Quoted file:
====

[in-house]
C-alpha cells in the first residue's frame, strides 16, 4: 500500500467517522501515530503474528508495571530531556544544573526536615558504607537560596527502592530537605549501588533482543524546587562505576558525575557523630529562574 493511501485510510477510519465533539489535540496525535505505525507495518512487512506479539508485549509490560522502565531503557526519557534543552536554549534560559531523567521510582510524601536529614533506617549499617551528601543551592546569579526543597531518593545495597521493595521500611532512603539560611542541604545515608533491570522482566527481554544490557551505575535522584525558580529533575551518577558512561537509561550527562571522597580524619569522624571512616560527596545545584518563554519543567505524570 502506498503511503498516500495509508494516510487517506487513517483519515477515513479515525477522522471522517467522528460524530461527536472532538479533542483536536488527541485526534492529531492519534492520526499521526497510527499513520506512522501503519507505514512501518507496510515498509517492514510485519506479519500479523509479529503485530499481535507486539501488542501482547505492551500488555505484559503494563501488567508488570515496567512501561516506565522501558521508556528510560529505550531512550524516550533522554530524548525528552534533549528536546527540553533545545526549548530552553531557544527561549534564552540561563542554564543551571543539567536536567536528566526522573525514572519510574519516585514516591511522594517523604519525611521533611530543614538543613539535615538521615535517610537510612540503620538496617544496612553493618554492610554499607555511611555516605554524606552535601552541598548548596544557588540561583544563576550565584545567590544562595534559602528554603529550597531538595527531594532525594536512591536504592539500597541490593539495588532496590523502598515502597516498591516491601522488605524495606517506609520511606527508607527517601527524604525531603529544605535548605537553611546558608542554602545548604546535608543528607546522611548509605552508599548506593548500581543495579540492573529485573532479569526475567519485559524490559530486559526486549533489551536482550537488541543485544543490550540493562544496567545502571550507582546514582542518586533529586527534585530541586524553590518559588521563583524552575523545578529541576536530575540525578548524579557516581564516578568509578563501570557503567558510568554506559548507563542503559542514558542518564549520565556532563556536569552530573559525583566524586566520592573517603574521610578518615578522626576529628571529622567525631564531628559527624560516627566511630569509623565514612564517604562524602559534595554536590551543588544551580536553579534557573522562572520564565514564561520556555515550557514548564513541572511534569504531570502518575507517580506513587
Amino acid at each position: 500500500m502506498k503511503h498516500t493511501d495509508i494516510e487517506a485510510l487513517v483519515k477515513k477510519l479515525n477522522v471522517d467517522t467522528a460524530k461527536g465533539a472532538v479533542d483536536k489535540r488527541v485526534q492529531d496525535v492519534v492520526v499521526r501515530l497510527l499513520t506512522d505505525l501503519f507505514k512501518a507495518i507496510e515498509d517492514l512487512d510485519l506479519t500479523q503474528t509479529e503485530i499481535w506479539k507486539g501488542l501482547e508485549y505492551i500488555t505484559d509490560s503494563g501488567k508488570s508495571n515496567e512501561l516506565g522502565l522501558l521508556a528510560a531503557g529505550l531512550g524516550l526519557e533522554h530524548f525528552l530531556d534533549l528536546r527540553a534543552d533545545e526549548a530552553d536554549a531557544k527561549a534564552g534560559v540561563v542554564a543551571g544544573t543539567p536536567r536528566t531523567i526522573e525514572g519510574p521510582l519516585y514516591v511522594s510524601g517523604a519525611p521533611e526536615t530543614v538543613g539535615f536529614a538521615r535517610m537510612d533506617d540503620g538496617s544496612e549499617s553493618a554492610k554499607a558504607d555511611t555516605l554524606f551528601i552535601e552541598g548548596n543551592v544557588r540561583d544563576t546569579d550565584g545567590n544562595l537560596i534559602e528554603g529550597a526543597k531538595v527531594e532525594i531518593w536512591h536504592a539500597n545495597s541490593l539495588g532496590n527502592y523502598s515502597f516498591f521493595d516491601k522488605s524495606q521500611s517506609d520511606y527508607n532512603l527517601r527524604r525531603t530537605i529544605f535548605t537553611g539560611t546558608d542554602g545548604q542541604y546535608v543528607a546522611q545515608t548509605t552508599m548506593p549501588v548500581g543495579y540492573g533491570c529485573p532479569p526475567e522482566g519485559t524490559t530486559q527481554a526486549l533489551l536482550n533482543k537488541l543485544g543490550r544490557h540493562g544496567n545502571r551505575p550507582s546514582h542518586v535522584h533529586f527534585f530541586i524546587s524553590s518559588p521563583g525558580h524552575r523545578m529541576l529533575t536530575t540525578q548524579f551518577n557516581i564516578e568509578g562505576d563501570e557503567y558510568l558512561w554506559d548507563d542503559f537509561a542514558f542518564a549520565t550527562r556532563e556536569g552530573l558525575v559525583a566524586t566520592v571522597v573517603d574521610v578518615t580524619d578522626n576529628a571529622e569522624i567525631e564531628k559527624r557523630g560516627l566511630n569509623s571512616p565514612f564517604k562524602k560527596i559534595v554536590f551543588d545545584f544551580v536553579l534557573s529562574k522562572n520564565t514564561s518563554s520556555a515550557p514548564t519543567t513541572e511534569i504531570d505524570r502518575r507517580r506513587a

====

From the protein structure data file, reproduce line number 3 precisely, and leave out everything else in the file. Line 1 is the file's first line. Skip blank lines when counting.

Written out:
Amino acid at each position: 500500500m502506498k503511503h498516500t493511501d495509508i494516510e487517506a485510510l487513517v483519515k477515513k477510519l479515525n477522522v471522517d467517522t467522528a460524530k461527536g465533539a472532538v479533542d483536536k489535540r488527541v485526534q492529531d496525535v492519534v492520526v499521526r501515530l497510527l499513520t506512522d505505525l501503519f507505514k512501518a507495518i507496510e515498509d517492514l512487512d510485519l506479519t500479523q503474528t509479529e503485530i499481535w506479539k507486539g501488542l501482547e508485549y505492551i500488555t505484559d509490560s503494563g501488567k508488570s508495571n515496567e512501561l516506565g522502565l522501558l521508556a528510560a531503557g529505550l531512550g524516550l526519557e533522554h530524548f525528552l530531556d534533549l528536546r527540553a534543552d533545545e526549548a530552553d536554549a531557544k527561549a534564552g534560559v540561563v542554564a543551571g544544573t543539567p536536567r536528566t531523567i526522573e525514572g519510574p521510582l519516585y514516591v511522594s510524601g517523604a519525611p521533611e526536615t530543614v538543613g539535615f536529614a538521615r535517610m537510612d533506617d540503620g538496617s544496612e549499617s553493618a554492610k554499607a558504607d555511611t555516605l554524606f551528601i552535601e552541598g548548596n543551592v544557588r540561583d544563576t546569579d550565584g545567590n544562595l537560596i534559602e528554603g529550597a526543597k531538595v527531594e532525594i531518593w536512591h536504592a539500597n545495597s541490593l539495588g532496590n527502592y523502598s515502597f516498591f521493595d516491601k522488605s524495606q521500611s517506609d520511606y527508607n532512603l527517601r527524604r525531603t530537605i529544605f535548605t537553611g539560611t546558608d542554602g545548604q542541604y546535608v543528607a546522611q545515608t548509605t552508599m548506593p549501588v548500581g543495579y540492573g533491570c529485573p532479569p526475567e522482566g519485559t524490559t530486559q527481554a526486549l533489551l536482550n533482543k537488541l543485544g543490550r544490557h540493562g544496567n545502571r551505575p550507582s546514582h542518586v535522584h533529586f527534585f530541586i524546587s524553590s518559588p521563583g525558580h524552575r523545578m529541576l529533575t536530575t540525578q548524579f551518577n557516581i564516578e568509578g562505576d563501570e557503567y558510568l558512561w554506559d548507563d542503559f537509561a542514558f542518564a549520565t550527562r556532563e556536569g552530573l558525575v559525583a566524586t566520592v571522597v573517603d574521610v578518615t580524619d578522626n576529628a571529622e569522624i567525631e564531628k559527624r557523630g560516627l566511630n569509623s571512616p565514612f564517604k562524602k560527596i559534595v554536590f551543588d545545584f544551580v536553579l534557573s529562574k522562572n520564565t514564561s518563554s520556555a515550557p514548564t519543567t513541572e511534569i504531570d505524570r502518575r507517580r506513587a